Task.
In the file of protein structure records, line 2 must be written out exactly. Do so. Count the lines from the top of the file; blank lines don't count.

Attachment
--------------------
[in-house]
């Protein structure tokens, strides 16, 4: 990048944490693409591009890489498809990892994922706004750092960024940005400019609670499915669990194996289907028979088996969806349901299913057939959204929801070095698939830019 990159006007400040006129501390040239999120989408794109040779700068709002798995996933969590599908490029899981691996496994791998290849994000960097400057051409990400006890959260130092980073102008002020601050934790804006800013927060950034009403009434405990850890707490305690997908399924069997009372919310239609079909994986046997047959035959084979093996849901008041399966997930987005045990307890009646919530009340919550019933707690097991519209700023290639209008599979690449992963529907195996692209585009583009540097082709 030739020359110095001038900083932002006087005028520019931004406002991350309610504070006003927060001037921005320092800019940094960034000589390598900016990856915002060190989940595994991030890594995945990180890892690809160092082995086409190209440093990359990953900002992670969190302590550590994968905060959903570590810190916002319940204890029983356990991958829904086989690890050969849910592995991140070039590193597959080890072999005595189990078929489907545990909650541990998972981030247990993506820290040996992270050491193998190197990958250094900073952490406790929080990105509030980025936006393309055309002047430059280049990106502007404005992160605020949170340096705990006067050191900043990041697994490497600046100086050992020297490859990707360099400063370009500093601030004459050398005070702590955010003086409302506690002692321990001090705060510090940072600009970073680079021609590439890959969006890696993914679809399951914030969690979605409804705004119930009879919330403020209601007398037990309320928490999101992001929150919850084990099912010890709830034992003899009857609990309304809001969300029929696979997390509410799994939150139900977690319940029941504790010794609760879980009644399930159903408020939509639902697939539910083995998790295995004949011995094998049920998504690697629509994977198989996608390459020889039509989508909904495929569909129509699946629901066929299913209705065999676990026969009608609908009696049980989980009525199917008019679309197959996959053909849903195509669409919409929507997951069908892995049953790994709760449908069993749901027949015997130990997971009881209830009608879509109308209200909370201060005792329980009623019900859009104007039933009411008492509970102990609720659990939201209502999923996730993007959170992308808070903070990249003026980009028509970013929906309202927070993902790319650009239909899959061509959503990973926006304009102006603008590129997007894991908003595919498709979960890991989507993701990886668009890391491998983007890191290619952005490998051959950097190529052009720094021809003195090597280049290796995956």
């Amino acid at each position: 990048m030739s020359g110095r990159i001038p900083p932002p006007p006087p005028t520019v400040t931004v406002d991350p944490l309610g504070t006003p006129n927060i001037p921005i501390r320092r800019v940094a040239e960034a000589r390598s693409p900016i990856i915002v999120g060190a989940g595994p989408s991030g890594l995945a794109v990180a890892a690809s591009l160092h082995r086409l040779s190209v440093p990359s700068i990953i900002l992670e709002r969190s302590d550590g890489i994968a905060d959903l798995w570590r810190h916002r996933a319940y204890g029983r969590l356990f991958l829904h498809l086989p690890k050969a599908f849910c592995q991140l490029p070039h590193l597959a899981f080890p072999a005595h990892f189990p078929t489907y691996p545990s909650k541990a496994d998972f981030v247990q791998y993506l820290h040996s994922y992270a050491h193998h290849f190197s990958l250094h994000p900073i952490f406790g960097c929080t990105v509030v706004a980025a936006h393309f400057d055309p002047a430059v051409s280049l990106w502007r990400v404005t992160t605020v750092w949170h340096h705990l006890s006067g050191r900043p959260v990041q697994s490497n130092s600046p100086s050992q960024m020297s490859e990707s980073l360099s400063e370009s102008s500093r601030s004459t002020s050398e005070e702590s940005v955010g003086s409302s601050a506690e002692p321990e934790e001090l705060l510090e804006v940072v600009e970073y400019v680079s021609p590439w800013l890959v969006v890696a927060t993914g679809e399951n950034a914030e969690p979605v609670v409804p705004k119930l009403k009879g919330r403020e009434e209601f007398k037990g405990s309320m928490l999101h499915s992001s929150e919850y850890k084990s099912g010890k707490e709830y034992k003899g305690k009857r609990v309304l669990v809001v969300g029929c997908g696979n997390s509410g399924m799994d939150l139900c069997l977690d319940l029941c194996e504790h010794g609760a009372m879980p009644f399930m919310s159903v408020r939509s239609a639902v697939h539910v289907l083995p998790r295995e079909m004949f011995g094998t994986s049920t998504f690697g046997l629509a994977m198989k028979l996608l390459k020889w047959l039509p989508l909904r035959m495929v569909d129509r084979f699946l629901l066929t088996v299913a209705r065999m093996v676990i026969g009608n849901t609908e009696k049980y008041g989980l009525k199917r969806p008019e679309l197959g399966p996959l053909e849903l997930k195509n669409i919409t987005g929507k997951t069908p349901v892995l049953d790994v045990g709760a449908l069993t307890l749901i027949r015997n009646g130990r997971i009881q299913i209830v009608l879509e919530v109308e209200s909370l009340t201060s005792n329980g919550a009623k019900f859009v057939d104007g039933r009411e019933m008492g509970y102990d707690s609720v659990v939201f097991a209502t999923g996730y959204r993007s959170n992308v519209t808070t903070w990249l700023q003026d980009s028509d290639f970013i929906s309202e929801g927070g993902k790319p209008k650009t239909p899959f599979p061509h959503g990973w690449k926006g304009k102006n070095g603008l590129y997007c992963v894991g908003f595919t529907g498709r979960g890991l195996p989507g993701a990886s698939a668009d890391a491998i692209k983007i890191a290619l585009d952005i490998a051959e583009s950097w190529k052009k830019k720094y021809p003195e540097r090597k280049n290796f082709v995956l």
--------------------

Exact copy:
């Protein structure tokens, strides 16, 4: 990048944490693409591009890489498809990892994922706004750092960024940005400019609670499915669990194996289907028979088996969806349901299913057939959204929801070095698939830019 990159006007400040006129501390040239999120989408794109040779700068709002798995996933969590599908490029899981691996496994791998290849994000960097400057051409990400006890959260130092980073102008002020601050934790804006800013927060950034009403009434405990850890707490305690997908399924069997009372919310239609079909994986046997047959035959084979093996849901008041399966997930987005045990307890009646919530009340919550019933707690097991519209700023290639209008599979690449992963529907195996692209585009583009540097082709 030739020359110095001038900083932002006087005028520019931004406002991350309610504070006003927060001037921005320092800019940094960034000589390598900016990856915002060190989940595994991030890594995945990180890892690809160092082995086409190209440093990359990953900002992670969190302590550590994968905060959903570590810190916002319940204890029983356990991958829904086989690890050969849910592995991140070039590193597959080890072999005595189990078929489907545990909650541990998972981030247990993506820290040996992270050491193998190197990958250094900073952490406790929080990105509030980025936006393309055309002047430059280049990106502007404005992160605020949170340096705990006067050191900043990041697994490497600046100086050992020297490859990707360099400063370009500093601030004459050398005070702590955010003086409302506690002692321990001090705060510090940072600009970073680079021609590439890959969006890696993914679809399951914030969690979605409804705004119930009879919330403020209601007398037990309320928490999101992001929150919850084990099912010890709830034992003899009857609990309304809001969300029929696979997390509410799994939150139900977690319940029941504790010794609760879980009644399930159903408020939509639902697939539910083995998790295995004949011995094998049920998504690697629509994977198989996608390459020889039509989508909904495929569909129509699946629901066929299913209705065999676990026969009608609908009696049980989980009525199917008019679309197959996959053909849903195509669409919409929507997951069908892995049953790994709760449908069993749901027949015997130990997971009881209830009608879509109308209200909370201060005792329980009623019900859009104007039933009411008492509970102990609720659990939201209502999923996730993007959170992308808070903070990249003026980009028509970013929906309202927070993902790319650009239909899959061509959503990973926006304009102006603008590129997007894991908003595919498709979960890991989507993701990886668009890391491998983007890191290619952005490998051959950097190529052009720094021809003195090597280049290796995956």